Development of new geochemical proxies for eukaryotic algal response to climatic variations and application for investigating paleoceanographic history on orbital timescales and the las 11 million years

  1. Mejía Ramírez, Luz María
Supervised by:
  1. Heather Stoll Director

Defence university: Universidad de Oviedo

Fecha de defensa: 09 October 2015

  1. Manuel Prieto Rubio Chair
  2. María Ángeles Bárcena Pernía Secretary
  3. Jill Sutton Committee member
  1. Geología

Type: Thesis

Teseo: 393277 DIALNET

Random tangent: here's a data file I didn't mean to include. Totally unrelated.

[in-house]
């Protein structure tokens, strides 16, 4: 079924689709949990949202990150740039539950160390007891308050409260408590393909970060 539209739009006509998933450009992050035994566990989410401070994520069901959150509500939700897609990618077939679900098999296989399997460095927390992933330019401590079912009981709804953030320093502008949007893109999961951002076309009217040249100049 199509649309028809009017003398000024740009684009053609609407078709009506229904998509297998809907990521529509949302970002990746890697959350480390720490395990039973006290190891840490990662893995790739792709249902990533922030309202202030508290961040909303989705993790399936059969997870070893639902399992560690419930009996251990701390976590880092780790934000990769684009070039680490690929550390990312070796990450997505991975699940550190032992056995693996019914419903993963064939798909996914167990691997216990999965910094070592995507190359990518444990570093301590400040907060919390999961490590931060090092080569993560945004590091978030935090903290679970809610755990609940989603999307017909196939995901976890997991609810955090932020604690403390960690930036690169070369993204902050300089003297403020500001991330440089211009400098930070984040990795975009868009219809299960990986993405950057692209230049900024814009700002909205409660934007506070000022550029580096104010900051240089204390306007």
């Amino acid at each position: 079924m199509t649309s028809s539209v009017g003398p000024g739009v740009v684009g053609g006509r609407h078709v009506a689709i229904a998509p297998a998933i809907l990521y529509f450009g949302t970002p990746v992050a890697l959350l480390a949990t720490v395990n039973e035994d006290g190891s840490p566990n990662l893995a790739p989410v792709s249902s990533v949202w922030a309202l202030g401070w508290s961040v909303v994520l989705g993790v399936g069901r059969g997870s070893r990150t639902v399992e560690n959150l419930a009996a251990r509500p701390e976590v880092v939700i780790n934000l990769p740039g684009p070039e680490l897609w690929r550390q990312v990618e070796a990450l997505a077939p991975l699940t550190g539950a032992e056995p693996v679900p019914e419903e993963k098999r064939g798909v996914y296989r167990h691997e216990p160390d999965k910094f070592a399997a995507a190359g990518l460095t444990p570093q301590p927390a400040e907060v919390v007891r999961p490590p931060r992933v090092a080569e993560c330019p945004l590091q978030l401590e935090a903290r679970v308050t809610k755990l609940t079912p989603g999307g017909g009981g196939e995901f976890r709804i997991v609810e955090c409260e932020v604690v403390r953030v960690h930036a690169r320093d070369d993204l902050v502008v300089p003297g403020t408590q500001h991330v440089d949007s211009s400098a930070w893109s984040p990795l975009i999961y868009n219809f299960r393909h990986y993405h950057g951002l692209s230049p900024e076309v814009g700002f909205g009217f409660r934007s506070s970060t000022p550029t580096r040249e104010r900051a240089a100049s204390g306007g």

In order to accurately predict how organisms will respond to the rapidly changing climatic conditions, we need to understand how they adapted to past climate changes and why some of them became extinct. Marine phytoplankton are considered key climatic regulators, and among them, especially diatoms and coccolithophores, as it is through their photosynthetic activity that they modulate CO2 variability, while promoting carbon export from the surface ocean to the deep sediments via increasing ballasting efficiency. Diatoms are responsible for more than half of the global marine primary production, being the world¿s main biosolicificators, while coccolithophores are the main carbonate producers in the modern and past ocean, highly enhancing ballasting efficiency and carbon sequestration into the deep sediments. Given the reciprocal influence of diatoms and coccolithophores on climate, the geochemical analysis of their fossils can be used to trace the paleoceanographic history of certain oceanic regions, while providing information on their evolutionary response to past climate variations. In this thesis, the biominerals produced by coccolithophores and diatoms were used to apply the previously-calibrated coccolith Sr/Ca proxy to reconstruct paleoproductivity of the Atlantic sector of the Southern Ocean during the penultimate glacial cycle, to develop the new geochemical frustule B content proxy of diatom active bicarbonate uptake, and to develop and apply the coccolith Ca isotopic composition (¿44/40Ca) proxy to evaluate the mechanisms controlling coccolith Ca isotopic fractionation. Chapter I describes how the coccolith Sr/Ca paleoproductivity record of the Agulhas Bank slope (Atlantic sector of the Southern Ocean; core MD96-2080) during the penultimate glacial-interglacial cycle, provided information to resolve temporal changes in the westerlies¿ dynamics and clarify the role of obliquity in controlling their latitudinal displacement and strength. The productivity signal was successfully derived from coccolith Sr/Ca by applying a temperature and assemblage correction. The temperature effect was constrained using Mg/Ca sea surface temperatures from the foraminifer Globigerina bulloides from core MD96-2080. Phases of depressed productivity coincided with periods of stratification in the same core, indicated by high relative abundances of the coccolithophore Florisphaera profunda and with low relative abundances of the upwelling indicator G. bulloides in the nearby Cape Basin. These observations collectively suggest that productivity was regulated by upwelling throughout this region. We infer that, as in the present, periods of low productivity result from a more northerly position of the westerlies, potentially accompanied by subtropical front displacements and blockage of upwelling promoting easterlies during austral summers. The influence of westerlies in the study area appeared to not have only controlled primary productivity variation in the whole Agulhas Corridor, but also salinity and temperature variability of the whole Agulhas system, including the Indian and Atlantic sectors. Extreme cold events during obliquity minima, indicated by increased ice-rafted detritus (IRD) deposition on the Agulhas Plateau, and potentially driven by a greater summer sea ice extension, may have forced westerlies to lower latitudes, decreasing productivity in the Agulhas Bank slope and salinity in the South Indian subtropical gyre. An extension of the coccolith Sr/Ca productivity record of the Agulhas Bank slope, especially during extreme obliquity scenarios, may provide crucial information on the role of obliquity in modulating the westerly wind belt behavior, glacial CO2 sequestration and glacial terminations. Since future climatic conditions are predicted to resemble those of times previous to the Quaternary, investigating the paleoceanographic history on glacial-interglacial timescales as conducted in chapter I, may be insufficient to understand adaptations of primary producers to more extreme climates. Therefore, it appears necessary to conduct a careful investigation of the response of diatoms and coccolithophores, the two most important groups of primary producers, to typical ambient conditions of the Cenozoic, similar to those predicted for the future. Despite the importance of diatoms in regulating climate and the existence of large opal-containing sediments in key air-ocean exchange areas, most geochemical proxy records are based on carbonates. Among them, B content and B isotopic composition (¿11B) have been widely used to reconstruct pH from foraminifera and coral fossils. In chapter II, we assessed the possibility of a pH/CO2 seawater concentration control on B content in diatom opal to determine whether or not frustule B concentrations could be used as a pH proxy or to clarify their physiological responses to acidifying pH. This calibration study conducted in cultured diatoms of the species Thalassiosira pseudonana and T. weissflogii, shows that frustule B content may serve as an indicator of diatom active bicarbonate uptake, which increases under carbon limitation for photosynthesis at lower seawater CO2 concentrations and higher pH. Frustule B content was measured by both laser-ablation inductively coupled mass spectrometry (LA-ICPMS) and secondary ion mass spectrometry (SIMS/ion probe). For both species, the results obtained by both methods show that frustules grown at higher pH have higher B contents and higher Si requirements per fixed carbon. Though several factors interact to determine the structure of the phytoplankton community, the observed lower diatom Si requirements at lower seawater pH suggest that a future more acidic ocean may produce a decrease of carbon export in Si-rich regions as diatoms would be less silicified and ballasting efficiency would be lower, while shifting the phytoplankton community of Si-depleted regions from small-cells to large diatoms, which would overall increase the biological pump efficiency. Cellular B uptake appears to occur via active borate uptake through non-selective bicarbonate transporters, wherewith borate uptake increases with the higher bicarbonate demand and higher borate/bicarbonate ratios at more basic seawater and lower CO2 concentrations. The mechanism of B transport from the site of uptake to the site of silica deposition remains unknown, but may occur via silicon transport vesicles, in which borate may be imported for B detoxification and/or as part of a pH regulation strategy either through Na-dependent borate/Cl- antiport or borate/H+ antiport. B deposition in the silica matrix may occur via substitution of a borate ion for a negatively charged SiO- formed during silicification. The results from this calibration study show that measurements of B content might reveal the varying importance of active bicarbonate acquisition mechanisms of diatoms in the past in response to carbon limitation. Non-published preliminary results of B content in fossil diatoms suggest strong B contamination of sedimentary opal, as detailed in section general discussion and implications, which could potentially be used advantageously to obtain more precise measurements of frustule ¿11B. Further work is needed to improve the precision of frustule B content measurements, determine the timing of the B contamination in sedimentary frustules, and conduct precise measurements of frustule ¿11B, which may be used to trace seawater ¿11B variability, a parameter that has been shown to be uncertain in the past and that is required to accurately apply foraminifer ¿11B to reconstruct seawater pH. Coccoliths are key contributors to the global carbonate sink. Therefore, changes in their Ca isotopic fractionation could affect seawater ¿44/40Ca, playing an important role in the global Ca cycle with implications for seawater chemistry and climate. Despite this, a quantitative interpretation of coccolith Ca fractionation and a clear understanding of the mechanisms driving it are not yet available. In chapter III, the CaSri-Co model developed in this thesis was used to simulate the new and published ¿44/40Ca, Sr/Ca and carbon isotopic composition (¿13C) results of cultured coccolithophores of the species Emiliania huxleyi, Gephyrocapsa oceanica, and Calcidiscus leptoporus, showing that calcification rate, Ca retention efficiency and the characteristics of the solvation environment are the main drivers of coccolith Ca isotopic fractionation and Sr/Ca variability. Higher calcification rates, higher Ca retention efficiencies and lower solvation-desolvation rates increase coccolith Ca isotopic fractionation and Sr/Ca. While coccolith Ca isotopic fractionation was especially sensitive to changes in the solvation-desolvation rates, the main factor producing coccolith Sr/Ca variations was found to be Ca retention efficiency. The application of the model to combined results of ¿44/40Ca and Sr/Ca of sediment coccoliths of two size fractions (3-5 and 8-10 µm) from Site 925 in the Western Equatorial Atlantic, show that the previously described adaptations of coccolithophores to carbon limitation (i.e. decrease in coccolith thickness and carbon isotopic fractionation) may have concomitantly occurred with an increase in Ca retention efficiency during the CO2 decline period over the last 11 Ma, potentially also in response to carbon limitation. Further studies are necessary to clarify the relationship between seawater CO2 concentrations and Ca retention efficiency in coccolithophores. The comparison between coccolith and foraminifer ¿44/40Ca from the same site evidences the additional coccolith Ca isotopic fractionation variability produced by biomineralization processes that are unique to coccolithophores. Our model shows that changes in solvation-desolvation rates due to seawater structure strength variability, potentially produced by seawater cooling and/or modification of the solvation environment via cellular exudates, may contribute to the observed variability of Ca isotopic fractionation in the sedimentary record. The potential of coccolith Ca isotopic fractionation to produce changes in seawater ¿44/40Ca, assuming a significant contribution to the global fractionation factor, underscores the importance of taking into account coccolith-based studies in the modelling of the past and future Ca cycle. Moreover, since seawater may have been more variable before the time interval here studied (i.e. 11 Ma), an extension of the here presented coccolith ¿44/40Ca and Sr/Ca combined records back in time may provide information to understand how adaptations of coccolithophores¿ biomineralization and photosynthetic machineries to variable climate may have affected their Ca isotopic fractionation and hence, the global Ca cycle.